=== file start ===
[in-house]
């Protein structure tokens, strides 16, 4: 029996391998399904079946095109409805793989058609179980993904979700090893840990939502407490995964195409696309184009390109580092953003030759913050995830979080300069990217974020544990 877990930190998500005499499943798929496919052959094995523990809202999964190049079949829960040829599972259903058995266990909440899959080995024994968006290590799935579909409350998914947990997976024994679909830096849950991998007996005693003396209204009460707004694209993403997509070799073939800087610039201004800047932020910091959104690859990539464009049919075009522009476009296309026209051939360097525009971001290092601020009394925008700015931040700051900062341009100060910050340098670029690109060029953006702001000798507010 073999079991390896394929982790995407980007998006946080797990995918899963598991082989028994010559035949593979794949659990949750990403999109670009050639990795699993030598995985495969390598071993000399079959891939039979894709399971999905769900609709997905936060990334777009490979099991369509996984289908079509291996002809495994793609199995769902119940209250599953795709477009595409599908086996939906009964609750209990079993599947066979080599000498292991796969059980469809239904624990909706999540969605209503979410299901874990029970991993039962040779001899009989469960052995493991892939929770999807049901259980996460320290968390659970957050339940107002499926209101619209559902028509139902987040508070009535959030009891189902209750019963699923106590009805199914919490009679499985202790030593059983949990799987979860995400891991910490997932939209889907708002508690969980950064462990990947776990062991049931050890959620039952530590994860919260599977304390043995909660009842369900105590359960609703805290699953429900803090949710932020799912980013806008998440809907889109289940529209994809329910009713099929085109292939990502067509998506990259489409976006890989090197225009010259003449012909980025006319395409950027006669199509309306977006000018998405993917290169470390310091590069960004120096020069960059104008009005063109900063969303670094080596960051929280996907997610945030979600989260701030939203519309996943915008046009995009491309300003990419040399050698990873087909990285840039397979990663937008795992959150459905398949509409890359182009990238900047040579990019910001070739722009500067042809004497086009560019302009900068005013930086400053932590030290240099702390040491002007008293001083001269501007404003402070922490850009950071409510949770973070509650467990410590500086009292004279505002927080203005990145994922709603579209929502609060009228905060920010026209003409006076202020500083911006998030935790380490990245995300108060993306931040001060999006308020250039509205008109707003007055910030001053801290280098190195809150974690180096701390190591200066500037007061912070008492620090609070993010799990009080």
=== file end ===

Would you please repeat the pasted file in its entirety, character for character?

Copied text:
[in-house]
């Protein structure tokens, strides 16, 4: 029996391998399904079946095109409805793989058609179980993904979700090893840990939502407490995964195409696309184009390109580092953003030759913050995830979080300069990217974020544990 877990930190998500005499499943798929496919052959094995523990809202999964190049079949829960040829599972259903058995266990909440899959080995024994968006290590799935579909409350998914947990997976024994679909830096849950991998007996005693003396209204009460707004694209993403997509070799073939800087610039201004800047932020910091959104690859990539464009049919075009522009476009296309026209051939360097525009971001290092601020009394925008700015931040700051900062341009100060910050340098670029690109060029953006702001000798507010 073999079991390896394929982790995407980007998006946080797990995918899963598991082989028994010559035949593979794949659990949750990403999109670009050639990795699993030598995985495969390598071993000399079959891939039979894709399971999905769900609709997905936060990334777009490979099991369509996984289908079509291996002809495994793609199995769902119940209250599953795709477009595409599908086996939906009964609750209990079993599947066979080599000498292991796969059980469809239904624990909706999540969605209503979410299901874990029970991993039962040779001899009989469960052995493991892939929770999807049901259980996460320290968390659970957050339940107002499926209101619209559902028509139902987040508070009535959030009891189902209750019963699923106590009805199914919490009679499985202790030593059983949990799987979860995400891991910490997932939209889907708002508690969980950064462990990947776990062991049931050890959620039952530590994860919260599977304390043995909660009842369900105590359960609703805290699953429900803090949710932020799912980013806008998440809907889109289940529209994809329910009713099929085109292939990502067509998506990259489409976006890989090197225009010259003449012909980025006319395409950027006669199509309306977006000018998405993917290169470390310091590069960004120096020069960059104008009005063109900063969303670094080596960051929280996907997610945030979600989260701030939203519309996943915008046009995009491309300003990419040399050698990873087909990285840039397979990663937008795992959150459905398949509409890359182009990238900047040579990019910001070739722009500067042809004497086009560019302009900068005013930086400053932590030290240099702390040491002007008293001083001269501007404003402070922490850009950071409510949770973070509650467990410590500086009292004279505002927080203005990145994922709603579209929502609060009228905060920010026209003409006076202020500083911006998030935790380490990245995300108060993306931040001060999006308020250039509205008109707003007055910030001053801290280098190195809150974690180096701390190591200066500037007061912070008492620090609070993010799990009080």